The NT government has signed a deal with Canadian specialist policing system provider Niche Technology to replace the state’s core crimes database.
The government committed $45 million in last year’s budget to replace the police real-time online information system (PROMIS) over four years.
It made the decision to replace the 19-year-old system it licences from the Australian Federal Police (AFP) after coming to power in 2016.
The decision aligned with the former Country Liberal Party pledge to replace the system, following a crash that left police recording all their activities on handwritten notes for four days.
NT Policing began work mapping out the replacement after an initial injection of $1 million in 2015 in preparation for the AFP ending support beyond 2017.
Police Minister Nicole Manison today revealed Niche Technology had been selected to provide the state's new primary police record keeping system, with the help of IT professionals from local territory suppliers.
The core policing system, dubbed ‘SerPro’ (to ‘Serve and Protect’), will allow frontline police officers to “access ... policing records digitally right across the territory in real-time, regardless of location and enable use on mobile devices”.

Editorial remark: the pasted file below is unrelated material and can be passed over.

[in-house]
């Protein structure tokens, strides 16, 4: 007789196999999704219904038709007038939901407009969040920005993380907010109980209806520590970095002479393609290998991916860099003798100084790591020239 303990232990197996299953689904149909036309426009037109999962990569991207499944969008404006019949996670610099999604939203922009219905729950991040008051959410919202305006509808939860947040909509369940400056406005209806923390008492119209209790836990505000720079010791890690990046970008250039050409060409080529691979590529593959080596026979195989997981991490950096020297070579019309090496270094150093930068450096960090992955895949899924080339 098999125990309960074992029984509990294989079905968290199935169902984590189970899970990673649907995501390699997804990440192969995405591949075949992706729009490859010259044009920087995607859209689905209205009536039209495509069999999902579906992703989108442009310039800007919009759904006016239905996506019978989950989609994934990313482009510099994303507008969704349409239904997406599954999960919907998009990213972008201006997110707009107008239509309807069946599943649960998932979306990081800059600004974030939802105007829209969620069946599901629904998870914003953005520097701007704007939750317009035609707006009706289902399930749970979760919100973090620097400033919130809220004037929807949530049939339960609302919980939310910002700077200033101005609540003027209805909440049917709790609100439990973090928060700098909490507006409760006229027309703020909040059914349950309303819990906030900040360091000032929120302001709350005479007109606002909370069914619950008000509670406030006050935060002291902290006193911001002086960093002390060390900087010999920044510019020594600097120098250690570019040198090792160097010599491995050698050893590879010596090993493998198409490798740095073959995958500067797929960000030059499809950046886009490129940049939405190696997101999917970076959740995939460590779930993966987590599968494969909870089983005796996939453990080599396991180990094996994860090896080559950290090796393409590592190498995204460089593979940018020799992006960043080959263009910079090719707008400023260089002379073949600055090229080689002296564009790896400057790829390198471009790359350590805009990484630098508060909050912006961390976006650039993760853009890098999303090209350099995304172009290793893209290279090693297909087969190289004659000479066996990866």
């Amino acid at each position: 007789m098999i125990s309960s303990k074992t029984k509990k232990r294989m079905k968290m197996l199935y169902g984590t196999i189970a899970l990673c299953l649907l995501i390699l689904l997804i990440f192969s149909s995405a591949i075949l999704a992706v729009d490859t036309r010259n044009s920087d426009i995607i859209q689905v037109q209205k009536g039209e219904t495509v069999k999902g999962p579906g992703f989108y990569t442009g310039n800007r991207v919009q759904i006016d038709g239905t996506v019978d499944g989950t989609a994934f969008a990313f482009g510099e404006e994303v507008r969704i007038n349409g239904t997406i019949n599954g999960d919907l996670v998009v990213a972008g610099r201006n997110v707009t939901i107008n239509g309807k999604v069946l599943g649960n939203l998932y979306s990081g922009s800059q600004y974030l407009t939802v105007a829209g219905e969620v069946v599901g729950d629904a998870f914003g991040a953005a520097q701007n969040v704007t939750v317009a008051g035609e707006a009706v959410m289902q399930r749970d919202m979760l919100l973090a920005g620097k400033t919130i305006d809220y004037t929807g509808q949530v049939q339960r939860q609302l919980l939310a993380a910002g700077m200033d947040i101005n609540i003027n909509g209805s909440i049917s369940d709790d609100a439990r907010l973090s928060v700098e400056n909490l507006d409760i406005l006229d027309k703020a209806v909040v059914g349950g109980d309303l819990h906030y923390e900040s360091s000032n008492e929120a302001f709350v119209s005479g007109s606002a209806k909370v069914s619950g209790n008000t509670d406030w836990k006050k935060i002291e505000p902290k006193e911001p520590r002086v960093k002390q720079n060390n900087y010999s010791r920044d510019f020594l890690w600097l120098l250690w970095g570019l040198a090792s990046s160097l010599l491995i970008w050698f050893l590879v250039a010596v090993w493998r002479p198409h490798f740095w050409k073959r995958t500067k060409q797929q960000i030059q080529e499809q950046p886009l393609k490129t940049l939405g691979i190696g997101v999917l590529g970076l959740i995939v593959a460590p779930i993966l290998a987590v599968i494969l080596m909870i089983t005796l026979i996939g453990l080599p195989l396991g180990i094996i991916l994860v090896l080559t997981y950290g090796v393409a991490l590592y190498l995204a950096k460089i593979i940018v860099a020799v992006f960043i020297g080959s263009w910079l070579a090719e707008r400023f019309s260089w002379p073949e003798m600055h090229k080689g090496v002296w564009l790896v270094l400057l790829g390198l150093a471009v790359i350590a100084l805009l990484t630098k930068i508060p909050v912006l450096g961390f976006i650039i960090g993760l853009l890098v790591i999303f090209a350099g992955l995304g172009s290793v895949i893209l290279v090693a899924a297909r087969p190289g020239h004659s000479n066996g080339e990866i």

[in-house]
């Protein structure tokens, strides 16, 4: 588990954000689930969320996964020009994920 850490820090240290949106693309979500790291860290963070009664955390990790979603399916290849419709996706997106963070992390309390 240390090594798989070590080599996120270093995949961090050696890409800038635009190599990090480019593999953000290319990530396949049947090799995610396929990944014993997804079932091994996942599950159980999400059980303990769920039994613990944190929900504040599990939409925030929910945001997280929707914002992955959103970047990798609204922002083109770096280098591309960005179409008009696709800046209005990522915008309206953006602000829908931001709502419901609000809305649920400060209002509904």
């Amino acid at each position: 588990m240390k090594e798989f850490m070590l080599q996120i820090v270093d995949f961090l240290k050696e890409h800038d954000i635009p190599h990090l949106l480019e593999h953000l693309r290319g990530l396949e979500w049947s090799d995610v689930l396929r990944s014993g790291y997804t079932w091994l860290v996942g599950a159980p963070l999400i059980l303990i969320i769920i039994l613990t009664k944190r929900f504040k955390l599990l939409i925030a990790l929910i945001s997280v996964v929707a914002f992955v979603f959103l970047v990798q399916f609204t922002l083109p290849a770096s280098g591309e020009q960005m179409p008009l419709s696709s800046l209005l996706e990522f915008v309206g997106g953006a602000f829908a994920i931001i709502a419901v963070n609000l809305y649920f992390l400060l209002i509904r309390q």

“The new system will mean officers spend less time at desks and more time on the streets to better enable them to prevent crime and anti-social behaviour,” Manison said.
The Department of Corporate and Information Services - who are managing the project for NT Police - will introduce the system over several years.
Queensland and South Australia are already using the Niche system to support policing activities, which Manison said created “opportunities for cross border collaboration and improved policing outcomes”.
“The Territory is already working with Queensland and South Australia to learn from their experience as SerPro is implemented.”
The AFP recently revived its attempts to replace PROMIS with a new investigation system for the new 10 to 15 years.